‘Boy’ is Taika Waititi’s best film 

Director Taika Waititi attends the premiere of “Next Goal Wins,” at the Princess of Wales Theatre during the Toronto International Film Festival, Sunday, Sept. 10, 2023, in Toronto. His second film, “Boy”, is arguably his best film yet. Photo by Joel C. Ryan/Invision/AP

Taika Waititi has created eight films, all of which have been very successful due to his ability to create a balance between comedy and emotions. “Boy,” his second film, is his best movie yet. While less comedic than his other films, “Boy” is much more personal. The cinematography shines, and the story, although more simplistic in nature compared to his other films, is beautiful. The film is very personal, enabling viewers to connect with it even more; it is influenced by Waititi’s own life, being filmed in his house, his school and his town. There’s something special about being able to capture your childhood and share the beauty of the place where you grew up. The personalized nature of this film produces some gorgeous scenes that play over top of music that perfectly matches, creating a sense of comfort. There aren’t too many movies that make you feel the way this one does; it’s nostalgic, relatable and homey, even for someone raised with snow of New England rather than the coastlines of New Zealand.  

Throughout the movie, Boy is searching for the meaning of the word potential, which he’s told he has, like his dad, Alamein. Boy hasn’t seen his father since the birth of his younger brother, Rocky, whom his mother died giving birth to. Boy tells Rocky about their parents, talking about how great their dad is and all the amazing things he can do, including that he’s a master carver and can dance as well as Michael Jackson. In reality, his dad has the potential for these things; he used to carve and loved Jackson, but he chose not to pursue these interests. We are introduced to his dad through Boy’s childlike perspective, as Boy makes up stories about his dad because he’s never met him. This is different from his mother, however;  he only tells Rocky what he knows based on his memories of her. 

We later learn that, in reality, Boy has no true memories of his dad.. Just about everything Boy thought about his dad was made up or inaccurate, and the viewer goes through this revelation along with Boy, as we know as much about Alamein as Boy does. Alamein wasn’t there when Boy’s mum died and hasn’t been around since. Heis only present during the movie because he needs money, and he shows little interest in his sons, who are desperate to connect to him. We see Boy change himself in order to spend time with his dad; he stops taking care of his brother and younger cousins, stops hanging out with his friends, dresses differently and starts drinking and smoking. He does all of this to be more like his dad because he craves that connection. It’s heartbreaking to see, but what’s more heartbreaking is Boy realizing that his dad is not at all who he thought he was. He had believed his dad was there with him and his mum and when she died, and when he realizes he wasn’t, Boy is crushed. He loses all faith and hope for his dad: the man he idolized. The scene where Boy realizes this is one of my favorite scenes as its production is so well executed. You really feel what Boy is feeling, as the viewers, just like Boy, didn’t know that Alamein wasn’t really there. This dramatic scene is handled gently; the music isn’t fast and anxious or slow and depressing. Instead, it’s quiet and pensive.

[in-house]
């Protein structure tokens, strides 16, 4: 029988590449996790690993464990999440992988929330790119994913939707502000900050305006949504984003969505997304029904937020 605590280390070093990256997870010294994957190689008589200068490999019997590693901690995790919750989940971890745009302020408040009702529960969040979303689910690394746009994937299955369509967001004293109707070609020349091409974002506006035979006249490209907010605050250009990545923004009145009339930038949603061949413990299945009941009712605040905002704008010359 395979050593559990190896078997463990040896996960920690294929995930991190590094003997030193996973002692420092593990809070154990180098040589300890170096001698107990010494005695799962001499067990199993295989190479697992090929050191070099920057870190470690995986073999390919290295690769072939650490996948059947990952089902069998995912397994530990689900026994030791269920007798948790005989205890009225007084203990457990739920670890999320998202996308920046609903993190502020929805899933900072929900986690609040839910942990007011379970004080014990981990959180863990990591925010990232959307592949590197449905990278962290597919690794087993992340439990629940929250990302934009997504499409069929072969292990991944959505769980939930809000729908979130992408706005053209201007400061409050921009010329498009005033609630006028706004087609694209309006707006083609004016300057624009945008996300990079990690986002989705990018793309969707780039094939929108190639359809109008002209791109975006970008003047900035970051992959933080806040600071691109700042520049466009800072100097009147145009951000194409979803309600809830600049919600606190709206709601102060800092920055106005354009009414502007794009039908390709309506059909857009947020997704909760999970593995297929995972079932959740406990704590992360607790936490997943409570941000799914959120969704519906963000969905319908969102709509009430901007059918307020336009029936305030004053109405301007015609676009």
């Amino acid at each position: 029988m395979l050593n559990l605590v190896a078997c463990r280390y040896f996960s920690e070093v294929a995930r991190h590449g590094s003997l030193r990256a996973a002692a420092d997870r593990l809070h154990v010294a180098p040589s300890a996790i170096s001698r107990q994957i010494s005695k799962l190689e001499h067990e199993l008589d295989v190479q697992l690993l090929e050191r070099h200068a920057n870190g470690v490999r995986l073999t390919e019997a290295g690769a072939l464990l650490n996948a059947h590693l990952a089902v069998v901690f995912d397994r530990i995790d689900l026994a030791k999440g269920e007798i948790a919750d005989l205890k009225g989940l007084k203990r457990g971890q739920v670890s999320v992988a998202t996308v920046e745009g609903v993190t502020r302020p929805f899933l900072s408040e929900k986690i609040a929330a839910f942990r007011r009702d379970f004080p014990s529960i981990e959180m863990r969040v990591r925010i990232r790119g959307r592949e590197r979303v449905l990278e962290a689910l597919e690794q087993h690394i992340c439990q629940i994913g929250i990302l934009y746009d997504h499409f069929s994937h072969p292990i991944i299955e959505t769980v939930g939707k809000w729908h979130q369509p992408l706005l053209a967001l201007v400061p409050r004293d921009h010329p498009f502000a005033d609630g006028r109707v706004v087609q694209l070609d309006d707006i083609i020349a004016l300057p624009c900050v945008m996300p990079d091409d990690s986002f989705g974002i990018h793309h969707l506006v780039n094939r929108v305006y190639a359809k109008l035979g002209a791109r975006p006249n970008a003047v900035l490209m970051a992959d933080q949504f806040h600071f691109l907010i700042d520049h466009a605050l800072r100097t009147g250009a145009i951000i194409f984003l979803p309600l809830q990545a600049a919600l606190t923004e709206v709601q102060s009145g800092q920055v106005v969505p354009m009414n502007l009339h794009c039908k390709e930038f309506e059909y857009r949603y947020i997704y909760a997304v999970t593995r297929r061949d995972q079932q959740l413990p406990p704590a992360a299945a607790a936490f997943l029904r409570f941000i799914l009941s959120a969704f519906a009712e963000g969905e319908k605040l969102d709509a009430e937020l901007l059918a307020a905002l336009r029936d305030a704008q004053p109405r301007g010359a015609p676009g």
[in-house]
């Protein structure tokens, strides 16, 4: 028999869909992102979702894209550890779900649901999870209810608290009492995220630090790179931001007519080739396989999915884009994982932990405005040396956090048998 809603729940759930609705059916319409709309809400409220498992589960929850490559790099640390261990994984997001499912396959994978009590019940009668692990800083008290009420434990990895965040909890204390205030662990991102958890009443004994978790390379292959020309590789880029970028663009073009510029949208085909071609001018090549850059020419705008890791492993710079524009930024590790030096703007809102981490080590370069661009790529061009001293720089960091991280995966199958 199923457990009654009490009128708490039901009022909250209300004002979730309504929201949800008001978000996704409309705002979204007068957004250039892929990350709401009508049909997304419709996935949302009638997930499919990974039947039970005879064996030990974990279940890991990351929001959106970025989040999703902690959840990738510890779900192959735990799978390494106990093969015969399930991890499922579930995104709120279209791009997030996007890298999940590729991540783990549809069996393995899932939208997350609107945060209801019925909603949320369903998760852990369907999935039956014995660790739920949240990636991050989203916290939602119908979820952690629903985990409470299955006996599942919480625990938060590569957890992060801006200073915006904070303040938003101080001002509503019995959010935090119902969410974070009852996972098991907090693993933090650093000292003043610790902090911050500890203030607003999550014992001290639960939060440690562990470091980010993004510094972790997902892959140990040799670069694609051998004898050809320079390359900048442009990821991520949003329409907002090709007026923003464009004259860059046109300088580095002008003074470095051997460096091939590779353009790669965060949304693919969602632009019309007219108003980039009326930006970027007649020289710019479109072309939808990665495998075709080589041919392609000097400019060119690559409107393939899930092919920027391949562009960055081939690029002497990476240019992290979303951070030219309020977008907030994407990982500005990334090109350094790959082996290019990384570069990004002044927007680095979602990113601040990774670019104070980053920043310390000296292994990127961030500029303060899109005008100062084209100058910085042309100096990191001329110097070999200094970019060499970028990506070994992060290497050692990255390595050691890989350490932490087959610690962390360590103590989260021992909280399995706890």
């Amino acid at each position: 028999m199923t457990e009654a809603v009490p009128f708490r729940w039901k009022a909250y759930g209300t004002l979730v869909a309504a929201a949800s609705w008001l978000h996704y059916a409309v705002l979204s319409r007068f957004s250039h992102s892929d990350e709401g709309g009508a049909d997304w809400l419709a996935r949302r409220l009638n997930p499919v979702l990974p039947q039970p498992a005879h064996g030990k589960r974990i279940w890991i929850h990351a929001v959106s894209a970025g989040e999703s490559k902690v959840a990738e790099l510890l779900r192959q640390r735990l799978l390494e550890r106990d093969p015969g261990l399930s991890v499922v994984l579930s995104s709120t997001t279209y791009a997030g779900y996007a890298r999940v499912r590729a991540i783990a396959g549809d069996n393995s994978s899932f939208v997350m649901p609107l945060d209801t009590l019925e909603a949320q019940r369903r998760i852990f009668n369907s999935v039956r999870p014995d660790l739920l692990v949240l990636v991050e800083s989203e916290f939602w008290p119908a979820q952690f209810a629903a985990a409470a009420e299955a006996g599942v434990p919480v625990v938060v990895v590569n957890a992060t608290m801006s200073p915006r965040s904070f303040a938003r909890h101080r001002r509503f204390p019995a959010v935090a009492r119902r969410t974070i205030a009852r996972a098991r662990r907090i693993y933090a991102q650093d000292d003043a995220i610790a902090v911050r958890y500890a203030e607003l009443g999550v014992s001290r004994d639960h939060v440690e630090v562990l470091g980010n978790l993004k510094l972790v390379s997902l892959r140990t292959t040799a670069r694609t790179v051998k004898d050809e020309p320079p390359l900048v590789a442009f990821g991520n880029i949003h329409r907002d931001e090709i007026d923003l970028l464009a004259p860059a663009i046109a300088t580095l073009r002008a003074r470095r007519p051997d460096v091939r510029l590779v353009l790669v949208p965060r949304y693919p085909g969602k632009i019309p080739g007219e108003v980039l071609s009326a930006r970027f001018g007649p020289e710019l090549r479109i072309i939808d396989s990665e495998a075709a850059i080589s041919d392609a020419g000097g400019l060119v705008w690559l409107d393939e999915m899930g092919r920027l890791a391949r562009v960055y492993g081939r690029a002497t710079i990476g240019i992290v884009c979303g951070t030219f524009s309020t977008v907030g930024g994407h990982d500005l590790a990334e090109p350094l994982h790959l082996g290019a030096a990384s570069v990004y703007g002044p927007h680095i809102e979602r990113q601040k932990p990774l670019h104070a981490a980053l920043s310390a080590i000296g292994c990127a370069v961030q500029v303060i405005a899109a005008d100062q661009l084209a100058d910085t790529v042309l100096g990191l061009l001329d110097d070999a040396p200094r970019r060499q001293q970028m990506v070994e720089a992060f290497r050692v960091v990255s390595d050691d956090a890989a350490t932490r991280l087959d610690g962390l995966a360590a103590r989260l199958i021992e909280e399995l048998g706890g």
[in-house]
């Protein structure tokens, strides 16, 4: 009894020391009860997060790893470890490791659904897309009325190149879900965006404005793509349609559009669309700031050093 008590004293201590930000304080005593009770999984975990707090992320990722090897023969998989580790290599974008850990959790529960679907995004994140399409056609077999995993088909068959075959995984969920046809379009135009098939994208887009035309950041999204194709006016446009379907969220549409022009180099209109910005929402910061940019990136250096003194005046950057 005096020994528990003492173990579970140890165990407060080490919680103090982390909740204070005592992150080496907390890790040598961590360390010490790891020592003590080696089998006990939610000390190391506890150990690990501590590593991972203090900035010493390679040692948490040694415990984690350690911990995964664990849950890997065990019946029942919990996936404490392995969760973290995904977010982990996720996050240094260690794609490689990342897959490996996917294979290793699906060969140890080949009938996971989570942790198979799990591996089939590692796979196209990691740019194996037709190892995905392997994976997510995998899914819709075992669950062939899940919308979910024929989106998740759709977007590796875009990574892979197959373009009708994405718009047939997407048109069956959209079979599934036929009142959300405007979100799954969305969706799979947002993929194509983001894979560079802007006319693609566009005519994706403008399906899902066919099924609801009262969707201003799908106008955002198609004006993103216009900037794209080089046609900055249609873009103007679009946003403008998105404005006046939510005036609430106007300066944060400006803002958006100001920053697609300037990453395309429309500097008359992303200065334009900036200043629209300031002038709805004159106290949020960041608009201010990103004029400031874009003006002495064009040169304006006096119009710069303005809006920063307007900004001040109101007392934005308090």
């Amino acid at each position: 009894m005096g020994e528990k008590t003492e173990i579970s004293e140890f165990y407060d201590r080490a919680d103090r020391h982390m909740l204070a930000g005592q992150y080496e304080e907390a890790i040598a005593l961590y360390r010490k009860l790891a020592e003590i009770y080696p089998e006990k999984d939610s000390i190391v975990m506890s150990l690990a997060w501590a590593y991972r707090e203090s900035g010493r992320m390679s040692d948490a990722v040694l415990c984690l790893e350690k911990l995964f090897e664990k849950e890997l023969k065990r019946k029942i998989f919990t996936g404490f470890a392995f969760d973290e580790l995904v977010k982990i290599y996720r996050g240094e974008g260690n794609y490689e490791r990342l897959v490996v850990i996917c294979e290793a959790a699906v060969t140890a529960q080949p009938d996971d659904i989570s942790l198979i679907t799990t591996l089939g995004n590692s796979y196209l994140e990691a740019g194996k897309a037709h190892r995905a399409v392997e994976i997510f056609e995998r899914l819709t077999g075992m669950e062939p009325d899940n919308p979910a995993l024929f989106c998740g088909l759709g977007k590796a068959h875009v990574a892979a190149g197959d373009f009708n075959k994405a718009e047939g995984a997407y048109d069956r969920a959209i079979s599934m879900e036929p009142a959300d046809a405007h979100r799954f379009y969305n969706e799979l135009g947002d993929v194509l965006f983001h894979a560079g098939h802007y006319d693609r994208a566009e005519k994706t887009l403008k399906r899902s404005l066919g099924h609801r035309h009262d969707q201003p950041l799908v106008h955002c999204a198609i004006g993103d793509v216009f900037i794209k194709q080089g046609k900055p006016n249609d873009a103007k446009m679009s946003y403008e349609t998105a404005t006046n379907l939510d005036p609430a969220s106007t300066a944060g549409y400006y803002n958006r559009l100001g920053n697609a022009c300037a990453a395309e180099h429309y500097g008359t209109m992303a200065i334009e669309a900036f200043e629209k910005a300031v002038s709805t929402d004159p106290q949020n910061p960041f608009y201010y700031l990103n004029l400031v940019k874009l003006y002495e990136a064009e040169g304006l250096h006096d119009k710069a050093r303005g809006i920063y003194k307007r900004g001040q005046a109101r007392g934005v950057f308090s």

Eventually, Boy stands up to his dad about his lack of presence in his own and his brother’s lives. He and his friends leave, taking Alamein’s car and weed with them, but Alamein realizes how much he messed up. We don’t see him after Boy slaps him, and the next day, Boy and Rocky assume he’s left again. They go to hangout with their friends and Boy tries to make amends with his friend that he wronged while trying to emulate his dad. They then go to their mother’s grave, where they find Alamein sitting alone. This is the heartwarming ending that makes the viewer feel like it’ll all be okay, because for the first time, the family is united. Alamein has realized his wrongdoings and is ready to start over. He’s changing for the better, as this is the first time he has visited his wife’s grave, showing that he’s ready to start dealing with her death and being a dad. We also know that Alamein truly loved Joanie, and her death profoundly impacted him, especially considering how young he was and how long they were together. He isn’t dating anyone new and it’s assumed he wasn’t dating anyone else seriously his whole life as he tells Boy that even when he and Joanie were kids he knew she was the one. He still feels like she was the only one for him and he feels all alone. 

What Waititi masters is providing unsaid depth to each character. We’re thrown into the quiet lives of Boy and his family and we watch and hope for the best for them. The characters aren’t explained to us, but they don’t need to be because we can connect them to figures in our own lives. By the end, they all have potential, as everyone does, and they’re on the right path. It’s a very hopeful ending about change, growth and love. More than anything, this film captures the feelings of childhood, which isn’t easy, and you’re left with a mellow, nostalgic and warm feeling that makes you appreciate life. I find Waititi manages to capture this feeling in many of his films, but this one stands out in an already unique filmography. 

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